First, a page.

Maintaining a healthy body weight as young as 30 years old may offer the best protection against cognitive decline, but, for those who are obese at the onset of cognitive decline, weight loss surgery may offer cognitive improvement in addition to the obvious physical improvements.

References

Alosco ML, Galioto R, Spitznagel MB, Strain G, Devlin M, Cohen R, Crosby RD, Mitchell JE, & Gunstad J (2014). Cognitive function after bariatric surgery: evidence for improvement 3 years after surgery. American journal of surgery, 207 (6), 870-6 PMID: 24119892

Alosco ML, Spitznagel MB, Strain G, Devlin M, Cohen R, Crosby RD, Mitchell JE, & Gunstad J (2014). The effects of cystatin C and alkaline phosphatase changes on cognitive function 12-months after bariatric surgery. Journal of the neurological sciences PMID: 25073570

Anstey KJ, Kingston A, Kiely KM, Luszcz MA, Mitchell P, & Jagger C (2014). The influence of smoking, sedentary lifestyle and obesity on cognitive impairment-free life expectancy. International journal of epidemiology PMID: 25150976

Besser LM, Gill DP, Monsell SE, Brenowitz W, Meranus DH, Kukull W, & Gustafson DR (2014). Body mass index, weight change, and clinical progression in mild cognitive impairment and Alzheimer disease. Alzheimer disease and associated disorders, 28 (1), 36-43 PMID: 24126214

Emmerzaal TL, Kiliaan AJ, & Gustafson DR (2014). 2003-2013: A Decade of Body Mass Index, Alzheimer’s Disease, and Dementia. Journal of Alzheimer’s disease : JAD PMID: 25147111

Marques EL, Halpern A, Corrêa Mancini M, de Melo ME, Horie NC, Buchpiguel CA, Martins Novaes Coutinho A, Ono CR, Prando S, Santo MA, Cunha-Neto E, Fuentes D, & Cercato C (2014). Changes in Neuropsychological Tests and Brain Metabolism After Bariatric Surgery. The Journal of clinical endocrinology and metabolism PMID: 25157409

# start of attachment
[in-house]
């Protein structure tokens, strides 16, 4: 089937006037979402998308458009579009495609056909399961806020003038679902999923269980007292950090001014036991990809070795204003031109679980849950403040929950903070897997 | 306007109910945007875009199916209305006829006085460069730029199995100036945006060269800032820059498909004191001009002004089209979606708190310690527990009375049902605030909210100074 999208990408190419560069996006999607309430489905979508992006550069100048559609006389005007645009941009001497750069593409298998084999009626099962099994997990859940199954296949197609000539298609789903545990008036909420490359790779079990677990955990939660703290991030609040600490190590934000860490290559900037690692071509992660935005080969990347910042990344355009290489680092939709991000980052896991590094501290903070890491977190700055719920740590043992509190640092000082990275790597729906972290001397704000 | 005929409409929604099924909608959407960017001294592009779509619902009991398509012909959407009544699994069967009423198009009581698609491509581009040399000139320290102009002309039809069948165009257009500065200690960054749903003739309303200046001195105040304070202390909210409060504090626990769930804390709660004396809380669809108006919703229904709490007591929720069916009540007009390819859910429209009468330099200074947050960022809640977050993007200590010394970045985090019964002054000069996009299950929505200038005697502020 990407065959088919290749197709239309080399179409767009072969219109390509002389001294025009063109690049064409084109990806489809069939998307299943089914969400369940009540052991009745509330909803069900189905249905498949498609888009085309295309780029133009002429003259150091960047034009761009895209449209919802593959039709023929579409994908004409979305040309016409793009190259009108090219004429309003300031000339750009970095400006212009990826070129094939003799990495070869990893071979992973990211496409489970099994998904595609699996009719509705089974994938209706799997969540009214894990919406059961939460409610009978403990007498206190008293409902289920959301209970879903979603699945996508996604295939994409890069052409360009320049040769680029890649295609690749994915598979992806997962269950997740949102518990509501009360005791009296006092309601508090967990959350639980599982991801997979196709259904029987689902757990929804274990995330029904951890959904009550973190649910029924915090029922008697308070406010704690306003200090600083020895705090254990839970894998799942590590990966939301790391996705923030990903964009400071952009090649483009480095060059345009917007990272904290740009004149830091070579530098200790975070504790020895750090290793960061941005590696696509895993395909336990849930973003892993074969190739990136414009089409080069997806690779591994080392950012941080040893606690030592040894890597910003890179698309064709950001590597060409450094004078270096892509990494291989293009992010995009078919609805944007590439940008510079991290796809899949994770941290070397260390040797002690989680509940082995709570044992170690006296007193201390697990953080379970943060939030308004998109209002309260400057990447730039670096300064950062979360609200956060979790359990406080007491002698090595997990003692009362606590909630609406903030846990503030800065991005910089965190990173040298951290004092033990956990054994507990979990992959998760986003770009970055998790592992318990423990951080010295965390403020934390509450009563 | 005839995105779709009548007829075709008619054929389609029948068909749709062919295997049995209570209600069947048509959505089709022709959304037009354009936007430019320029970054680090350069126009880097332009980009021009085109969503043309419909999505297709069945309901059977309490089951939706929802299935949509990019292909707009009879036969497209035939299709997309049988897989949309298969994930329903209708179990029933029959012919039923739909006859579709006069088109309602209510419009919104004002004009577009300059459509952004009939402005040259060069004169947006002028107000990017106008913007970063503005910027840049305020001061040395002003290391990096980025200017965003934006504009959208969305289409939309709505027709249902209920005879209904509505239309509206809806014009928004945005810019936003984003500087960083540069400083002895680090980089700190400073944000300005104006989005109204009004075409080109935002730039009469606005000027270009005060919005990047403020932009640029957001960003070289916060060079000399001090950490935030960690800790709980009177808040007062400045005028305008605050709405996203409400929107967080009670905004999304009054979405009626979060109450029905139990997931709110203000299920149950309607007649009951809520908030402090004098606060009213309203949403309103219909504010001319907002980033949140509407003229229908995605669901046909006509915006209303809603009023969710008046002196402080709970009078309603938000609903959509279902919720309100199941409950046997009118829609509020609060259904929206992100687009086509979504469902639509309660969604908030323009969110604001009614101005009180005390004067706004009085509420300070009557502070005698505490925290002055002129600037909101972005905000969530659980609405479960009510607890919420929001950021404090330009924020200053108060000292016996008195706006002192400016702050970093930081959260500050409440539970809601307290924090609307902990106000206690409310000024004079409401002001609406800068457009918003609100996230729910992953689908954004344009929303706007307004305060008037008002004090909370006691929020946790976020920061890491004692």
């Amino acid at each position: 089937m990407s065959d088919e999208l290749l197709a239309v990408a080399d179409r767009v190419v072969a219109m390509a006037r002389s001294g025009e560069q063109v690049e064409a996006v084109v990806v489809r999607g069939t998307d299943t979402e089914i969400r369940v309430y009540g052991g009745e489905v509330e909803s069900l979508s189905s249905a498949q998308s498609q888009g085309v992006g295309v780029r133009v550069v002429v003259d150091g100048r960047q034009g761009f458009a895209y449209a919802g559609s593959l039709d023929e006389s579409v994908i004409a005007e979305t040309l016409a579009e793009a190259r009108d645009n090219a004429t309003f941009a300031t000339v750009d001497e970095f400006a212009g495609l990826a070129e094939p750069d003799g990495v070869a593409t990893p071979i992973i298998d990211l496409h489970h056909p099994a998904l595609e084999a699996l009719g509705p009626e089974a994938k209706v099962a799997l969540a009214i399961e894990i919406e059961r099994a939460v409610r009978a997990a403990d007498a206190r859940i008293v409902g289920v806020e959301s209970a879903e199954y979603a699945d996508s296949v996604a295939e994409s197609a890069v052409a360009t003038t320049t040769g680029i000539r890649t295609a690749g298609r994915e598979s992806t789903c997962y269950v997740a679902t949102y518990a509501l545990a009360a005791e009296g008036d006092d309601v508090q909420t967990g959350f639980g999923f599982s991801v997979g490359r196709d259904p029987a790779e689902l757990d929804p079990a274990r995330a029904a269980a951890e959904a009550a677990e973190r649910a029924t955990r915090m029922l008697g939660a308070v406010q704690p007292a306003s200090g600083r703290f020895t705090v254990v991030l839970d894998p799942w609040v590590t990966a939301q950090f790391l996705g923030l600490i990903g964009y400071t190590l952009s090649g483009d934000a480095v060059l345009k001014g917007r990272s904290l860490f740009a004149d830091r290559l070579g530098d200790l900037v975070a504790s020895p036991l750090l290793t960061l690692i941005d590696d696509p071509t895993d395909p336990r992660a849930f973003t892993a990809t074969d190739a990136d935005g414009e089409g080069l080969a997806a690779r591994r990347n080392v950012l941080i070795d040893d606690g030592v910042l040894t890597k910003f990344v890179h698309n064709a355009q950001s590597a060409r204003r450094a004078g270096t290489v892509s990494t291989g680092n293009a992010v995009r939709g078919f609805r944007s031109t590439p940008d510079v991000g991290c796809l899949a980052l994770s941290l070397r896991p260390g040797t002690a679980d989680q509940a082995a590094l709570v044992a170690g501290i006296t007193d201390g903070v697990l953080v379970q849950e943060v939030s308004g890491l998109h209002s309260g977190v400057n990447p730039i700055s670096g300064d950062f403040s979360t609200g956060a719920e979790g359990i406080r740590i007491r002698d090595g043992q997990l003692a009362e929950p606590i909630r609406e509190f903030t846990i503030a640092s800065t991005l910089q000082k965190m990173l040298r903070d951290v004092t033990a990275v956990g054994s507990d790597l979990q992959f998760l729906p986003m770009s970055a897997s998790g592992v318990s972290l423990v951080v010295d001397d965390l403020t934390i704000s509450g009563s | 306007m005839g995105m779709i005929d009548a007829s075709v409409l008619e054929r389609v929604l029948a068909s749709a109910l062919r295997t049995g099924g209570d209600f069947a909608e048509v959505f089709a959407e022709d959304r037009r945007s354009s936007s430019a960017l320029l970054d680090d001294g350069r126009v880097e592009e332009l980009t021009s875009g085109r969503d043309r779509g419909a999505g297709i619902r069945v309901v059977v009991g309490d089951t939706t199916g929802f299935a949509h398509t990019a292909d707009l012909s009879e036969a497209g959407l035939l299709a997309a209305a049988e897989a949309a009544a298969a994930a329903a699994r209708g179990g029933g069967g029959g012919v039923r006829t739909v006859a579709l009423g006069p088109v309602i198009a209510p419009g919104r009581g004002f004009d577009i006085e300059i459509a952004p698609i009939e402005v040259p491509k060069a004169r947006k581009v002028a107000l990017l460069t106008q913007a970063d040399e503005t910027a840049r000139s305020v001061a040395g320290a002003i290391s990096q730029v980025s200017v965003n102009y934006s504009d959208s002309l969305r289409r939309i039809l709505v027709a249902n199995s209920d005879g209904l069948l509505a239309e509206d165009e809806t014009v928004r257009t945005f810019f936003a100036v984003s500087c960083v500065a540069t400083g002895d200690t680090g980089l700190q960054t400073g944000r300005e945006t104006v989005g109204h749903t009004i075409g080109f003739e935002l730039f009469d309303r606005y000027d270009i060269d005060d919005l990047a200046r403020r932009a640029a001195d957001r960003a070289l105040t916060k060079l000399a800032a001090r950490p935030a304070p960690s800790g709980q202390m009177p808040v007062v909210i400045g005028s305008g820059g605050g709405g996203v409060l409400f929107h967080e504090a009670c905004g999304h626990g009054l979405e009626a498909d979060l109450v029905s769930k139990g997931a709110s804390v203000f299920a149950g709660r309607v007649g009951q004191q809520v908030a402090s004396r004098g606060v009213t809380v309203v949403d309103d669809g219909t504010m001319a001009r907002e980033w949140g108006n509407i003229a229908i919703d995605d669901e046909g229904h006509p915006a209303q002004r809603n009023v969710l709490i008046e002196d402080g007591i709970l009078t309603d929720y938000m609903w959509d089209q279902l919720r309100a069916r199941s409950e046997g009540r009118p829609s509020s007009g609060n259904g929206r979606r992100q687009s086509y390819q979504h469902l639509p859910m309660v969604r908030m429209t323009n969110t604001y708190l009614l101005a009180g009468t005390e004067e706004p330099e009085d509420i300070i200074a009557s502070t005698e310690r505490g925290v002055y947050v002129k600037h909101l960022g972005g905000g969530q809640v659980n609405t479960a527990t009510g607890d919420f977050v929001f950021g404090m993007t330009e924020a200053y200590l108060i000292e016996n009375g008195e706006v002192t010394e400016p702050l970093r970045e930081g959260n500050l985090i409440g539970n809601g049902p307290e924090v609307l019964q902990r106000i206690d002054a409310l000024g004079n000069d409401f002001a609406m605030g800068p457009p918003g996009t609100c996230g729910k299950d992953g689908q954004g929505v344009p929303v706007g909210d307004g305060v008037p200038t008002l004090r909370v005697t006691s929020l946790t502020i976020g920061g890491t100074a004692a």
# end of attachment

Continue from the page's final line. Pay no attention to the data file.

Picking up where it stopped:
Meng XF, Yu JT, Wang HF, Tan MS, Wang C, Tan CC, & Tan L (2014). Midlife Vascular Risk Factors and the Risk of Alzheimer’s Disease: A Systematic Review and Meta-Analysis. Journal of Alzheimer’s disease : JAD PMID: 25024338

Ríos JA, Cisternas P, Arrese M, Barja S, & Inestrosa NC (2014). Is Alzheimer’s disease related to metabolic syndrome? A Wnt signaling conundrum. Progress in neurobiology PMID: 25084549

Rizzi L, Rosset I, & Roriz-Cruz M (2014). Global epidemiology of dementia: Alzheimer’s and vascular types. BioMed research international, 2014 PMID: 25089278

Wotton CJ, & Goldacre MJ (2014). Age at obesity and association with subsequent dementia: record linkage study. Postgraduate medical journal PMID: 25143590

Image via Suzanne Tucker / Shutterstock.

Jennifer Gibson, PharmD

Jennifer Gibson, PharmD, is a practicing clinical pharmacist and medical writer/editor with experience in researching and preparing scientific publications, developing public relations materials, creating educational resources and presentations, and editing technical manuscripts. She is the owner of Excalibur Scientific, LLC.